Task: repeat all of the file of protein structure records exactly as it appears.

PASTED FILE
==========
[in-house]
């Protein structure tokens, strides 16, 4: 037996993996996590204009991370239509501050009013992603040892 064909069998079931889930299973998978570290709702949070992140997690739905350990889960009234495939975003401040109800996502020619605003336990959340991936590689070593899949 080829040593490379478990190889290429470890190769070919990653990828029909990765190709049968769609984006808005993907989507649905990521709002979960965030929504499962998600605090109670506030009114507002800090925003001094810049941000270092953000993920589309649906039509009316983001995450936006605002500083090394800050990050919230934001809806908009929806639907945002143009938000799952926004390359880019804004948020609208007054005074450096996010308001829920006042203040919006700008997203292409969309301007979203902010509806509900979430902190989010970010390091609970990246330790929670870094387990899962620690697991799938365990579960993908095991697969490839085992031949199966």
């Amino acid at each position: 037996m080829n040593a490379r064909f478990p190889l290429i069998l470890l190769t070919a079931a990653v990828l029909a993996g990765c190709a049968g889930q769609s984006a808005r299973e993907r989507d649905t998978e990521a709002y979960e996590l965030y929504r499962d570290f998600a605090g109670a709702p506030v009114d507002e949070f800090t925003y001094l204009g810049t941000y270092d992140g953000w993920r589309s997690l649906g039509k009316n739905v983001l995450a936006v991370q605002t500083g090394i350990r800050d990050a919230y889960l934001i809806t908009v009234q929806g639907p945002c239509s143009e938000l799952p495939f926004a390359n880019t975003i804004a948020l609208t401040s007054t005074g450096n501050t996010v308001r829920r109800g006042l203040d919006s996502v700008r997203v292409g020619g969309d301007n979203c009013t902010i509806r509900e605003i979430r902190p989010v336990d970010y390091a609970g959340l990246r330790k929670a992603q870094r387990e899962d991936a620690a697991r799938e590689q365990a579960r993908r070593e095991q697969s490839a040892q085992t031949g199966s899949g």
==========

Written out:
[in-house]
């Protein structure tokens, strides 16, 4: 037996993996996590204009991370239509501050009013992603040892 064909069998079931889930299973998978570290709702949070992140997690739905350990889960009234495939975003401040109800996502020619605003336990959340991936590689070593899949 080829040593490379478990190889290429470890190769070919990653990828029909990765190709049968769609984006808005993907989507649905990521709002979960965030929504499962998600605090109670506030009114507002800090925003001094810049941000270092953000993920589309649906039509009316983001995450936006605002500083090394800050990050919230934001809806908009929806639907945002143009938000799952926004390359880019804004948020609208007054005074450096996010308001829920006042203040919006700008997203292409969309301007979203902010509806509900979430902190989010970010390091609970990246330790929670870094387990899962620690697991799938365990579960993908095991697969490839085992031949199966």
């Amino acid at each position: 037996m080829n040593a490379r064909f478990p190889l290429i069998l470890l190769t070919a079931a990653v990828l029909a993996g990765c190709a049968g889930q769609s984006a808005r299973e993907r989507d649905t998978e990521a709002y979960e996590l965030y929504r499962d570290f998600a605090g109670a709702p506030v009114d507002e949070f800090t925003y001094l204009g810049t941000y270092d992140g953000w993920r589309s997690l649906g039509k009316n739905v983001l995450a936006v991370q605002t500083g090394i350990r800050d990050a919230y889960l934001i809806t908009v009234q929806g639907p945002c239509s143009e938000l799952p495939f926004a390359n880019t975003i804004a948020l609208t401040s007054t005074g450096n501050t996010v308001r829920r109800g006042l203040d919006s996502v700008r997203v292409g020619g969309d301007n979203c009013t902010i509806r509900e605003i979430r902190p989010v336990d970010y390091a609970g959340l990246r330790k929670a992603q870094r387990e899962d991936a620690a697991r799938e590689q365990a579960r993908r070593e095991q697969s490839a040892q085992t031949g199966s899949g």